The next step of the formation of communication identity is called ‘Socialization’. Socialisation belongs to the process when a person is influenced by persons or institutions outside the family,45 56 such as school and higher education institutions. It progresses when contacting role models and professionals. For instance, telephone communication training during the veterinary nursing apprenticeship period was mentioned as a core factor in this development stage. “During my training period for veterinary assistant I was sent to two seminars on ‘phone skills’” (CAP2). Completion of communication training led to a more focused view on communication in daily veterinary medicine. ‘I can only recommend such training to anyone who works a lot on the phone […]’ (CAP2).
Furthermore, any experiences during veterinary study can influence the socialisation process. In this regard, participants described communication with different types of persons (eg, extroverted, excited) as challenging. Similar experiences were reported relating to an examination. ‘…as a student, I did so poorly in the first oral exam, but much better in the second with another [examiner]. […] You get an idea that communication […] can run differently and that you can influence it…’ (VI1). Additionally, similar experiences while working with different types of persons on their doctoral thesis were reported. ‘…already during the dissertation, […] I already noticed that there are different types of people who have to be treated differently’ (VI1). Correspondingly, an adaptation of one’s communication style is needed to communicate equally and effectively to different people.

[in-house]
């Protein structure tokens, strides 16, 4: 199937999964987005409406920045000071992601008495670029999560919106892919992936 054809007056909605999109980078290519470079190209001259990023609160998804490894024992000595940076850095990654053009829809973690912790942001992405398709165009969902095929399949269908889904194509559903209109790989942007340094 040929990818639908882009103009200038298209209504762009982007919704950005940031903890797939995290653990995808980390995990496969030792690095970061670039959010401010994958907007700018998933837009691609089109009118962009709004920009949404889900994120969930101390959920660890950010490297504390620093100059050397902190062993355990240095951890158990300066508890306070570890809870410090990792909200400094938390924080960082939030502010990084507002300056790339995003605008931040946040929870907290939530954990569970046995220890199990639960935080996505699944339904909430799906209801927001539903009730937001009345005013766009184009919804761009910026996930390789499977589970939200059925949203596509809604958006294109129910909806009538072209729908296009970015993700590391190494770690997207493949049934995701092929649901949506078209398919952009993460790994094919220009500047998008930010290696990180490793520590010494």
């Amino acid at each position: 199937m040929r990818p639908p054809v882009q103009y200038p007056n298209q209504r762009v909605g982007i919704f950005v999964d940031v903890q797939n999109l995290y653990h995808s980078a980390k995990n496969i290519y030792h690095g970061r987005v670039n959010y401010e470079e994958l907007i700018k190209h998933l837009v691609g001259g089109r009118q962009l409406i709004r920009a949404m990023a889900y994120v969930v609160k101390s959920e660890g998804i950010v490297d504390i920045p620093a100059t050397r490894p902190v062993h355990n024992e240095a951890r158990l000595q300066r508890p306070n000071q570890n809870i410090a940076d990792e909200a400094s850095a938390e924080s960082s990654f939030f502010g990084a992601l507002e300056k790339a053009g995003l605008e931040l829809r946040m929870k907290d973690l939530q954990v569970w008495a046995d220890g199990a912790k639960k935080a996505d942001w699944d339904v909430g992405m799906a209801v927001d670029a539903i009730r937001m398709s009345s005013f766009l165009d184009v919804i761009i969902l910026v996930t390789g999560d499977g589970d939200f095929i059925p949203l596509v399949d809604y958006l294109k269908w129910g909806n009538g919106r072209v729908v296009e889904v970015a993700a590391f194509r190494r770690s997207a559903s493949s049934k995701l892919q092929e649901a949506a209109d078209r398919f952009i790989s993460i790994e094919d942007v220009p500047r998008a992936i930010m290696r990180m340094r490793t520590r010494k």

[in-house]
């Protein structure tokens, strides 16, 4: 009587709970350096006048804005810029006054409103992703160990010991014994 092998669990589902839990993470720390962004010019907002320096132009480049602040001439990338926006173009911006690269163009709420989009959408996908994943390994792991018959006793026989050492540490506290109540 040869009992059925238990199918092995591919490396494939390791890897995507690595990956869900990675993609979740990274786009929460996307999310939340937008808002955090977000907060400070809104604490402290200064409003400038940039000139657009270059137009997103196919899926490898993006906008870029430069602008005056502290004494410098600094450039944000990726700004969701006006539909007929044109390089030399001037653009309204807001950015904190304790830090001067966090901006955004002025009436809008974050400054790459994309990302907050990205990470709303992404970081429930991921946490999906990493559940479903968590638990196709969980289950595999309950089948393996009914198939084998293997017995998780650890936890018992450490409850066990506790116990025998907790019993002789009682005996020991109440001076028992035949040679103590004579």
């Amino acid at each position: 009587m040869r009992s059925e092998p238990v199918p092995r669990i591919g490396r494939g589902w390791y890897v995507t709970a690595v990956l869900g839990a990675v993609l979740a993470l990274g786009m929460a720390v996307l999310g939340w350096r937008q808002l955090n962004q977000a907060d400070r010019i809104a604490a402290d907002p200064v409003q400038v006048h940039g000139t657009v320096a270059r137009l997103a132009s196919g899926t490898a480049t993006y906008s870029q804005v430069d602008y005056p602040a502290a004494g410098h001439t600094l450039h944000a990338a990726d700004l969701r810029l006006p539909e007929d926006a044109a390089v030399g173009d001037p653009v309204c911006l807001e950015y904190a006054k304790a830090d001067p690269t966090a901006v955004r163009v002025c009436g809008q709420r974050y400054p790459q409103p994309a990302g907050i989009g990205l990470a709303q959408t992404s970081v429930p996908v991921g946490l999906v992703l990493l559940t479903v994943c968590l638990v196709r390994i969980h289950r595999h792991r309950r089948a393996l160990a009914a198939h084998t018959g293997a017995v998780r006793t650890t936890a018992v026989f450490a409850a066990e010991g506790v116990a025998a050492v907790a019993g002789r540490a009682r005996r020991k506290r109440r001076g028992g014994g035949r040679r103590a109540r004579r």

As seen above interpersonal communication influences socialisation. This interaction of two individuals is further described in the category ‘basic essentials of interpersonal communication’ (figure 4). The characterising properties as shown in figure 4 describe all factors of communication that relate to personal properties of the conversational partners together with communication behaviour and attitudes.
The properties of this category are described with the following themes: characteristics of the dialogue partner, way of behaving, communication attitude, relationship of the conversational partners, as well as choice of language, communication channels and non-verbal communication. All properties of this category are connected as described below.
Professional behaviour as a veterinarian describes the interaction of veterinarians with conversational partners. The dimension of this behaviour can range from professional distance to an amicably close relationship. These manners are directly influenced by their relationship to the conversational partners (hierarchical to equal). This correlation was highlighted by one leader of a farm animal practice. When one is of or is treated as having equal professional status with another person, more effective feedback is possible. ‘We have a very flat hierarchy […]. If something is not going well and you discuss potential problems, this request remains much more impressive than instructions by an imperious boss’ (FAP 4). Additionally, the aspects of non-verbal communication skills are emphasised regarding face-to-face communication. Such skills are not only important in the communication with clients, it is also important for scientific lectures or other forms of public communication (eg, interviews). ‘Communication is, of course, linguistic and physical. So, communication begins with one’s appearance, communicating a certain level of competence as I appear before the owner. […] how do I open, for example, lectures? How do I behave in public situations? How can I present myself there?’ (CAP 2). One other important property for the interpersonal communication is the choice of language. Therefore, an adaptation of language consistent with the conversational partners is required. ‘In practice I was working with the farmer and had to seek a very different level of conversation than that used at the university. I realized, that I had to explain factual relationships in a simpler manner, so that they are ultimately understood by the pet owner’ (GS1).